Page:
However, Prague also offered many temptations for the playful Mozart, who often neglected his work while here in favour of carousing the bars to the wee hours of the morning.
Martina, a classical music historian, shares an interesting tidbit about Mozart’s Don Giovanni composition.
“With the deadline fast approaching for the completion of Don Giovanni, Mozart’s friends became increasingly concerned that he would not finish the piece in time. So they invited him to a fake party and once inside the party room, they closed and locked the door behind him and refused to let him out until the work was completed,” smiles Martina.
As the orchestra reassembles for the second half of the concert, Martina looks around the Old Town St. Nicholas and says that only music can attract people into Czech churches these days. In actual fact, only about 4 per cent of Czechs attend church on a regular basis and over 50 per cent consider themselves atheists.
Besides churches, nightly concerts are also held in the many music halls scattered about this lovely city, which boasts two philharmonic orchestras – the world-renowned Czech Philharmonic and the equally famous Prague Philharmonic.
“Because the Czech Philharmonic is always touring, it’s very important that we have the Prague Philharmonic to listen to,” says Martina.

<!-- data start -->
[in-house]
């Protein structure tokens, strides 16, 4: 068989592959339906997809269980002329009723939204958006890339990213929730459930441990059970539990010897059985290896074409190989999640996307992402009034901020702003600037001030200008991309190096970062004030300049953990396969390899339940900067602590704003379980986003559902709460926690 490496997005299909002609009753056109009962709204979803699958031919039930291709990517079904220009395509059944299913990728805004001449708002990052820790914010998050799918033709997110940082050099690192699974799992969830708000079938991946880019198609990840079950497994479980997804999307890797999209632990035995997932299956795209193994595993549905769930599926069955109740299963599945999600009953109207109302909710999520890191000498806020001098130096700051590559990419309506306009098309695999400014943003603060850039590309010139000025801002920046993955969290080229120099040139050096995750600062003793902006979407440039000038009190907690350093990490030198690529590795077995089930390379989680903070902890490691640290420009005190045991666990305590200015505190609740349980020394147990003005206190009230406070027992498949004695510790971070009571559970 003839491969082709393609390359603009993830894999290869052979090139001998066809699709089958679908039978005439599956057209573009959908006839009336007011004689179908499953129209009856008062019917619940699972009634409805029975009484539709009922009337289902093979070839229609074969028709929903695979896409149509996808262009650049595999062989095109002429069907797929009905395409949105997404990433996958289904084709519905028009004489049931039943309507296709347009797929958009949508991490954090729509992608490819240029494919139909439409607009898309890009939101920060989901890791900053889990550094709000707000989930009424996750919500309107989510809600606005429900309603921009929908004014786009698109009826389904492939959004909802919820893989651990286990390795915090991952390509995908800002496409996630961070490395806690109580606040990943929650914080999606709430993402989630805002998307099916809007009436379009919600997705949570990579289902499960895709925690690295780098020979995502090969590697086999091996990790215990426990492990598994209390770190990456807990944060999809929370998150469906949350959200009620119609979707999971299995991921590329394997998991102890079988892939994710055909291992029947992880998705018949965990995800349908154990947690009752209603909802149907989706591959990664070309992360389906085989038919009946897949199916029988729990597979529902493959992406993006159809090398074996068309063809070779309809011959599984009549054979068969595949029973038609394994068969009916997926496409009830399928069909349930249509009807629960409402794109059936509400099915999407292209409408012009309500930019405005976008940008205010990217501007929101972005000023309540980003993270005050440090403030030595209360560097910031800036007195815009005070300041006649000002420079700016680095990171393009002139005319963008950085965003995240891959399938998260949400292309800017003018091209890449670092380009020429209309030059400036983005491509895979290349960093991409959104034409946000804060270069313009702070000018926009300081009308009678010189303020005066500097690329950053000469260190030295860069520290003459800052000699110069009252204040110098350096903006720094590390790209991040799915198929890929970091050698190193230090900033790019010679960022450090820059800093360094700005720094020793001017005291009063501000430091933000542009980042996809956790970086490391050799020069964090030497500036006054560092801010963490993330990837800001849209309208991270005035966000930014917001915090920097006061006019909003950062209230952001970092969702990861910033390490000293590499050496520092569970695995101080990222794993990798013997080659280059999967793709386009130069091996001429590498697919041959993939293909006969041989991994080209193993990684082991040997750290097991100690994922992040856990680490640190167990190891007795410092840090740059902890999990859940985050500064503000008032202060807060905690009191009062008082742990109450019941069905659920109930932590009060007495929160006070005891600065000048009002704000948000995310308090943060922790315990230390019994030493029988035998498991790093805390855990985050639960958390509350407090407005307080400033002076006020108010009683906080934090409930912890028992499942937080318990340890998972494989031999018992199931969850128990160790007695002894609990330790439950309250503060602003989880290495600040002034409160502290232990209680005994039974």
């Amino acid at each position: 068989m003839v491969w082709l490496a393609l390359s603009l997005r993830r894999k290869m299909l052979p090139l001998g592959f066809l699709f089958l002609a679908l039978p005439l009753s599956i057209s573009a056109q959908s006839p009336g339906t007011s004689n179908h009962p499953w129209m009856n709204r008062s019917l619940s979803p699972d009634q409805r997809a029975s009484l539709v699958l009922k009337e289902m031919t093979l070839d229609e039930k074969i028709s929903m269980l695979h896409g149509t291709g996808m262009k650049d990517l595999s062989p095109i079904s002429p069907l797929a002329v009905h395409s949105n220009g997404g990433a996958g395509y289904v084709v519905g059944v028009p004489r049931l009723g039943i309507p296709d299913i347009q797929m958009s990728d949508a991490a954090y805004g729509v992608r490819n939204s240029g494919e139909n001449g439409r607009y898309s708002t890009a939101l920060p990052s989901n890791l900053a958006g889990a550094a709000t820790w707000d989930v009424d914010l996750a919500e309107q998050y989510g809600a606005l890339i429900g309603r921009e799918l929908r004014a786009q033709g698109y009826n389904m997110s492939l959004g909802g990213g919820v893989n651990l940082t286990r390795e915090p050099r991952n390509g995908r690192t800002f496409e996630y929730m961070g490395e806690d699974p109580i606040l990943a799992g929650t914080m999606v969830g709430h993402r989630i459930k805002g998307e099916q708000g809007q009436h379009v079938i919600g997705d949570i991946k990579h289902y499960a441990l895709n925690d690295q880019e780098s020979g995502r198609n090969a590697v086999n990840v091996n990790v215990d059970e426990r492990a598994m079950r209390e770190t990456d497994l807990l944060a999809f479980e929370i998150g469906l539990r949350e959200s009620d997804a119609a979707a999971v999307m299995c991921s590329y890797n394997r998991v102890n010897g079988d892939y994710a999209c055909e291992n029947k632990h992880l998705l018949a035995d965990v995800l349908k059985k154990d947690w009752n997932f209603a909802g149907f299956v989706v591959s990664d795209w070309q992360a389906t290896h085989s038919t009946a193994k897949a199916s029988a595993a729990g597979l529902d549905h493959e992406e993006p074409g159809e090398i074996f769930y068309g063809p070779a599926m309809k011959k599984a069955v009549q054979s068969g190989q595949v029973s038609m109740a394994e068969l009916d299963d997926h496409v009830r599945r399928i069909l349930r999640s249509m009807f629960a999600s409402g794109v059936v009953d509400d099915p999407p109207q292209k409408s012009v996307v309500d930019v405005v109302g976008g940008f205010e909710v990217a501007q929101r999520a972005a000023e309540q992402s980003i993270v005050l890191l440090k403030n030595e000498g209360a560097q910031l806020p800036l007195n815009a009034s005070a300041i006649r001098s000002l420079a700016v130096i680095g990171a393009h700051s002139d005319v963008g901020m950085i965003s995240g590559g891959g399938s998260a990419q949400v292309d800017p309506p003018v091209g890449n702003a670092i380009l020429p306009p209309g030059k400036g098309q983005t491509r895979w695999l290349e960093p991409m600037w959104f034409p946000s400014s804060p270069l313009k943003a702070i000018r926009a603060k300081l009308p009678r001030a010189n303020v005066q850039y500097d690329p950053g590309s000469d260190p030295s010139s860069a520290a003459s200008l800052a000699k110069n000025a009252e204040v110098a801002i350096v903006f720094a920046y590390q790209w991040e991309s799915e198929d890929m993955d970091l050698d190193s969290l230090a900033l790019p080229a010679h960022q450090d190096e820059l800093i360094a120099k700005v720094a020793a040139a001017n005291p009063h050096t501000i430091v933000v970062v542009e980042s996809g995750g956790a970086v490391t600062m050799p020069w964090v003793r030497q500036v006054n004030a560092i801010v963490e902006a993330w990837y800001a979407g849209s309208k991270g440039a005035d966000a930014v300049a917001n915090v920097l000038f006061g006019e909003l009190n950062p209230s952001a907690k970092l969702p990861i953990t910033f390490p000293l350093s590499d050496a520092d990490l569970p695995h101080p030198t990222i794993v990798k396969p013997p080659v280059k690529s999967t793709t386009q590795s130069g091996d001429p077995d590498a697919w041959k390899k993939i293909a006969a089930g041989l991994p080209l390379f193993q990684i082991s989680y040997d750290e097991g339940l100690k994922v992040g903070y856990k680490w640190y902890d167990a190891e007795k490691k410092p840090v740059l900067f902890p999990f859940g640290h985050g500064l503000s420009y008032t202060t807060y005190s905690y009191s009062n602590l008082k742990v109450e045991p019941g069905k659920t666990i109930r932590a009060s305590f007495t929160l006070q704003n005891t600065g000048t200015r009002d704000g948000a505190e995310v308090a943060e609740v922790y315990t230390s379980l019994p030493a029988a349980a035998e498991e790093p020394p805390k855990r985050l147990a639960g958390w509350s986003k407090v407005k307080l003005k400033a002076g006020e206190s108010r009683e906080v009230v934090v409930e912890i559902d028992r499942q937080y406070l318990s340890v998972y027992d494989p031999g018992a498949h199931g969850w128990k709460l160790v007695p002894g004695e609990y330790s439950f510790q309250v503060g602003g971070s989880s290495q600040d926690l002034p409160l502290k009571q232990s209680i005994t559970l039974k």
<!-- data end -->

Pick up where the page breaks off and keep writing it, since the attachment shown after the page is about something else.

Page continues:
When not touring the world, the Czech Philharmonic plays out of the ornately decorated Orchestra House near the Charles Bridge, while the Prague symphony calls the city’s charming Municipal House, once the seat of power for former Czech kings, its home.
Municipal House, which stands next to Prague’s 15th century gate in the Old Town, is one of the most delightful buildings in the Czech capital – an Art Nouveau masterpiece that can seat up to 1,200 for performances. Its oval chandeliers, 5,000-pipe organ and charming parlours can be visited during daily tours. They are best appreciated, however, on concert nights.
To show their love of music, Prague residents in the historic Old and Lesser towns decorate their homes with musical instruments – the House of the Three Fiddles in Neruda Street is a great example. And the homes where Mozart stayed when visiting Prague, like the Villa Bertramka, where he completed Don Giovanni in 1787, are now part of most city tours.
The Antonin Dvorak Museum, located in the Baroque Amerika Pavilion, is another must visit when in Prague, Martina tells me.
Not surprisingly, the Czech capital hosts many important music festivals each year, the most famous of which is the Prague Spring Festival; an event that the music-loving Czechs plan their vacations around.
As the orchestra winds down its Old Town St. Nicholas concert with a stirring rendition of Dvorak’s “The New World”, the audience stands as one and applauds until hands begin to hurt.
Martina and I say our goodbyes and I gingerly poke my head out into the Old Town Square.
To my surprise, there’s not a kilt in sight. (The Scots lost to the Czechs 1-0 and fans were crying in their beer at bars outside the suburban national stadium – a long way away from the Old Town Square.)
The great square is engulfed in silence – and it’s music to my ears.